He rubbed his hands together to warm them and then, with a sigh, started the engine. The numerals changed. 21:00. Still Christmas Eve. Time enough to drive home, have that early night and then, in the morning, finish wrapping parcels and writing cards. He could deliver most of them on his way to Headquarters before spending a couple of hours at work, maybe even join the staff for a few minutes before the lunch break.
It was too late to accept Alec’s invitation, but there would be other years, other Christmases. In the future.
The pub at the crossroads was emptying, last orders called, boisterous drinkers spilling out into the night in groups heading for waiting taxis. He stopped for a moment and imagined it as he had seen it in that other world. Boarded up, abandoned. A world too afraid of the enemy to dare venture out for an evening with friends. He let the handbrake out and moved forward, but then slammed to a halt as a group of women staggered across the road right in front of the car, tipsy and giggling and harmless, wearing Santa Claus hats and making their way home to waiting families and boyfriends.
Time for him to get moving as well, but there was no need to rush. The drunks were out in force, and he had no wish to run someone over; he had seen enough people hurt tonight. He was aware of the need to drive with care and not just because the police were out in force. Her words echoed in his ears as he drove home. ‘This world needs you.’ He had a second chance and he was not going to waste it.
Gravel crunched beneath the tyres and he parked the car, sitting behind the wheel for a minute, loathe to break the silence. He could see the street lights nearby and the porch light from his nearest neighbour. Home. It was past nine o’clock now, though he checked his watch just to make sure, and he closed the car door with a soft clunk, looking up at the swathe of stars in the Christmas sky before heading inside. The pile of letters and Christmas cards behind the door could wait until morning.
He tossed his jacket on the back of the sofa, heaved a sigh of relief and, without any hesitation, poured himself a brandy. He took a small sip, relishing the warmth in his throat and held the glass in his hand for a moment, thinking, before he put it down on the table and headed upstairs. A very quick shower, a shave, changing into casual trousers and shirt, and he was out again in less than ten minutes. The car was still warm.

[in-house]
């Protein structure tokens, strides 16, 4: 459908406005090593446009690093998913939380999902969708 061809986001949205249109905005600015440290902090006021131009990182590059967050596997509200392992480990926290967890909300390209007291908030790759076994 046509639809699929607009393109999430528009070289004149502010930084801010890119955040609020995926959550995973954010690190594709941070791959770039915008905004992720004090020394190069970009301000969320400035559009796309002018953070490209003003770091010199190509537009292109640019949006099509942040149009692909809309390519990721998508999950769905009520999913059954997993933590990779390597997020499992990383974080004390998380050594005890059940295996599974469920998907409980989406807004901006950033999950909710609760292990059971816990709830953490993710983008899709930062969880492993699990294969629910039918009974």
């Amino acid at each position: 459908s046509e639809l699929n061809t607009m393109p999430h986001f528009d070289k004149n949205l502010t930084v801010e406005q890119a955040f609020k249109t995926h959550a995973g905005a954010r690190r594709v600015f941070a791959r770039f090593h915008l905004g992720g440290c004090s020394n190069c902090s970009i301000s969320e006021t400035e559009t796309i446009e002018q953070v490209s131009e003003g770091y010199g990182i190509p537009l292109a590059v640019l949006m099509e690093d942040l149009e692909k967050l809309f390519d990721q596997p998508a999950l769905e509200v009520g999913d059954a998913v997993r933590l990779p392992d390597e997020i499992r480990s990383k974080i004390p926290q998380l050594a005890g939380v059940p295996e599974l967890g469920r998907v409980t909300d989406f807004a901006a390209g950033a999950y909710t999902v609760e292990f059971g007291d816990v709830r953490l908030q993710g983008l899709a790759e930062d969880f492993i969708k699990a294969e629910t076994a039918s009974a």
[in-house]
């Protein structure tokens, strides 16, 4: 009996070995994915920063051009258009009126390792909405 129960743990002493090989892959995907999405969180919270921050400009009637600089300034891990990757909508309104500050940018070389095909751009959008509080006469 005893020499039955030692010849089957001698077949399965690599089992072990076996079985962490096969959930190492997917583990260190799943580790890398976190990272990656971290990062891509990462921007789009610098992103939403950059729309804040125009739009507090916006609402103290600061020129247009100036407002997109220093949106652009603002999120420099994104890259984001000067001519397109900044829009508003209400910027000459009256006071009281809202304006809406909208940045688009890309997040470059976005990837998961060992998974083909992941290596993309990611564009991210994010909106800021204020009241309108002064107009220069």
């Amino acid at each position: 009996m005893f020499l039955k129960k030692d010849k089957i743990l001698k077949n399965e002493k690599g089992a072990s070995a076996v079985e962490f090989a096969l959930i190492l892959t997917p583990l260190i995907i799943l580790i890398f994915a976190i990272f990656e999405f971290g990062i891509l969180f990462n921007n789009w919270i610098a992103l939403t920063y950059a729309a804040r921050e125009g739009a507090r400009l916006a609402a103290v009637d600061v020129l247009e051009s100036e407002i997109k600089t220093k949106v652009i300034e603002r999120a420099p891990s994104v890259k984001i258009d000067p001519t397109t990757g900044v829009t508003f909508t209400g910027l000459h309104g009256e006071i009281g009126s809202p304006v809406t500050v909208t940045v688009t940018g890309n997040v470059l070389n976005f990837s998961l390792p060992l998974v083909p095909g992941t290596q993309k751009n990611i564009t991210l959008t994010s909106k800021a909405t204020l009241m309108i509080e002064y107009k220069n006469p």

The Studio reception area was bright with Christmas lights and a decorated tree. Sunk in his misery he hadn’t noticed it when he left earlier, but now he stood back, admiring the effect before walking down the corridor to Miss Ealand’s office. It was empty, as he expected, but that made no difference; the senior access to SHADO operated twenty-four hours a day. He waited by the door as the elevator descended, feeling a little uneasy and not sure how his presence would be greeted. Alec had been curt earlier. But it was merited. After all, he’d behaved like an idiot, rushing off like that and getting himself into such a state. A shiver ran through him as he recalled his wish.
He had no idea who the girl was, or what she was and, in some respects, he had no desire to find out. She had opened his eyes to his selfishness and without her intervention he might not be here today. His headlong drive into the darkness would have ended in death, maybe more than just his own death. But the overwhelming, and quite frankly, nauseous despair clouding his thoughts was gone. He looked at his watch again. A quarter to ten. So much had happened in the last hour to make him reassess his life. Oh there was still the loneliness, the aching sense of loss, but he was needed here and it was that knowledge that made the emptiness bearable.
He shook his head, the door slid open and he stepped out, for once hesitant in these familiar surroundings. A rush of memories: the wreckage of the Control room in that other SHADO, so many deaths, so much destruction. He found himself heading with brisk steps towards ‘his’ control room, ignoring the laughter and music and a distinctive sound in the distance. Henderson’s unmistakeable voice and the sound of heavy footsteps approaching. He stopped as the General came round the corner.